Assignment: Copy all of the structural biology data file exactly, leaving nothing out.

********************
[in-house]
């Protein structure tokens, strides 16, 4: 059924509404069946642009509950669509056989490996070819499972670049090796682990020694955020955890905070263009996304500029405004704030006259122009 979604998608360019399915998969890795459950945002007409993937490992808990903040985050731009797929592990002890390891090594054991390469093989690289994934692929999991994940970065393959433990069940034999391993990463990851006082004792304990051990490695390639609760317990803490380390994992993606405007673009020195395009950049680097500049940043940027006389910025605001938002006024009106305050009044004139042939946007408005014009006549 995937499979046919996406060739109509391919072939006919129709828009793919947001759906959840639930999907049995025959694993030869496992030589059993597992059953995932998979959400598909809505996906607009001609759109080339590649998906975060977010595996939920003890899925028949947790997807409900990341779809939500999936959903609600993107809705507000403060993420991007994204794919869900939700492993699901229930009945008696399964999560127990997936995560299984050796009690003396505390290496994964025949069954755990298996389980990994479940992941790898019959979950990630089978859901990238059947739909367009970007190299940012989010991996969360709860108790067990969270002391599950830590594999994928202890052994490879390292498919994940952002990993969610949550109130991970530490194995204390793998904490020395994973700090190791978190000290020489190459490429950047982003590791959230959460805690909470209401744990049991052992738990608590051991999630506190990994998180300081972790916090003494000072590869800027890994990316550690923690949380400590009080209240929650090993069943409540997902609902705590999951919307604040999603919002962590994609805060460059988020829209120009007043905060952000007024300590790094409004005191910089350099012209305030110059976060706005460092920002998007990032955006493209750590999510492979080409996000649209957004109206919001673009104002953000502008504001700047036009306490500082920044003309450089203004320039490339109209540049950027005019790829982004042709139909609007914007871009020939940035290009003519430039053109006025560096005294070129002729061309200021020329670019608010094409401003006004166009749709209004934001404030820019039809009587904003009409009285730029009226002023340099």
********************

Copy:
[in-house]
């Protein structure tokens, strides 16, 4: 059924509404069946642009509950669509056989490996070819499972670049090796682990020694955020955890905070263009996304500029405004704030006259122009 979604998608360019399915998969890795459950945002007409993937490992808990903040985050731009797929592990002890390891090594054991390469093989690289994934692929999991994940970065393959433990069940034999391993990463990851006082004792304990051990490695390639609760317990803490380390994992993606405007673009020195395009950049680097500049940043940027006389910025605001938002006024009106305050009044004139042939946007408005014009006549 995937499979046919996406060739109509391919072939006919129709828009793919947001759906959840639930999907049995025959694993030869496992030589059993597992059953995932998979959400598909809505996906607009001609759109080339590649998906975060977010595996939920003890899925028949947790997807409900990341779809939500999936959903609600993107809705507000403060993420991007994204794919869900939700492993699901229930009945008696399964999560127990997936995560299984050796009690003396505390290496994964025949069954755990298996389980990994479940992941790898019959979950990630089978859901990238059947739909367009970007190299940012989010991996969360709860108790067990969270002391599950830590594999994928202890052994490879390292498919994940952002990993969610949550109130991970530490194995204390793998904490020395994973700090190791978190000290020489190459490429950047982003590791959230959460805690909470209401744990049991052992738990608590051991999630506190990994998180300081972790916090003494000072590869800027890994990316550690923690949380400590009080209240929650090993069943409540997902609902705590999951919307604040999603919002962590994609805060460059988020829209120009007043905060952000007024300590790094409004005191910089350099012209305030110059976060706005460092920002998007990032955006493209750590999510492979080409996000649209957004109206919001673009104002953000502008504001700047036009306490500082920044003309450089203004320039490339109209540049950027005019790829982004042709139909609007914007871009020939940035290009003519430039053109006025560096005294070129002729061309200021020329670019608010094409401003006004166009749709209004934001404030820019039809009587904003009409009285730029009226002023340099």